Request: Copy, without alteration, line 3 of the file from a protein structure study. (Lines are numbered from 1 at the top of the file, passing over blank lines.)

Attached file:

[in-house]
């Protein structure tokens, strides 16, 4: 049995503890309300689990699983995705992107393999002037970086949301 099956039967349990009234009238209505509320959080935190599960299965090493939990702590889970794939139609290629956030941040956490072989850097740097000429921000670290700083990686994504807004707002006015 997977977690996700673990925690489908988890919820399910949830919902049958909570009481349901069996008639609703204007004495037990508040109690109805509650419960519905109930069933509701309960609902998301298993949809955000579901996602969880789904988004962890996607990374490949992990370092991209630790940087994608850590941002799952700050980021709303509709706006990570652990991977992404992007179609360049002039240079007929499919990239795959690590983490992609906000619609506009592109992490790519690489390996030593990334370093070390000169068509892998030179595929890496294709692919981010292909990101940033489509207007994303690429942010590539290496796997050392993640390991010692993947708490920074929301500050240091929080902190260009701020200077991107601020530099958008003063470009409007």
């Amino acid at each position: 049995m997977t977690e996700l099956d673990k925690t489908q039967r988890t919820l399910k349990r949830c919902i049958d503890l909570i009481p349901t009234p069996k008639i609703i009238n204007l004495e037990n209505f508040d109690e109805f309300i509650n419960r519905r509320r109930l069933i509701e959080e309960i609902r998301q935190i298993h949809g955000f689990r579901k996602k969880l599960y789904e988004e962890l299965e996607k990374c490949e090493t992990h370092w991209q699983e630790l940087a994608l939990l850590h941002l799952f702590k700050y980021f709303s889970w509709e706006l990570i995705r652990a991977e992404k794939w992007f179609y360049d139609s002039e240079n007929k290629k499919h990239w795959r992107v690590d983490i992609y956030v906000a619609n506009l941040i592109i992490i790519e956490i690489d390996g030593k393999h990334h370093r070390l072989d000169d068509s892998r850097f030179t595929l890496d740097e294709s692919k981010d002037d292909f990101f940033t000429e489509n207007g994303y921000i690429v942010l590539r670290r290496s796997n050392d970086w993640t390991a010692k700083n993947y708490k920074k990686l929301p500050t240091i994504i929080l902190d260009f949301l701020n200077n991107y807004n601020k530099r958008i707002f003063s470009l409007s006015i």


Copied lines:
């Amino acid at each position: 049995m997977t977690e996700l099956d673990k925690t489908q039967r988890t919820l399910k349990r949830c919902i049958d503890l909570i009481p349901t009234p069996k008639i609703i009238n204007l004495e037990n209505f508040d109690e109805f309300i509650n419960r519905r509320r109930l069933i509701e959080e309960i609902r998301q935190i298993h949809g955000f689990r579901k996602k969880l599960y789904e988004e962890l299965e996607k990374c490949e090493t992990h370092w991209q699983e630790l940087a994608l939990l850590h941002l799952f702590k700050y980021f709303s889970w509709e706006l990570i995705r652990a991977e992404k794939w992007f179609y360049d139609s002039e240079n007929k290629k499919h990239w795959r992107v690590d983490i992609y956030v906000a619609n506009l941040i592109i992490i790519e956490i690489d390996g030593k393999h990334h370093r070390l072989d000169d068509s892998r850097f030179t595929l890496d740097e294709s692919k981010d002037d292909f990101f940033t000429e489509n207007g994303y921000i690429v942010l590539r670290r290496s796997n050392d970086w993640t390991a010692k700083n993947y708490k920074k990686l929301p500050t240091i994504i929080l902190d260009f949301l701020n200077n991107y807004n601020k530099r958008i707002f003063s470009l409007s006015i």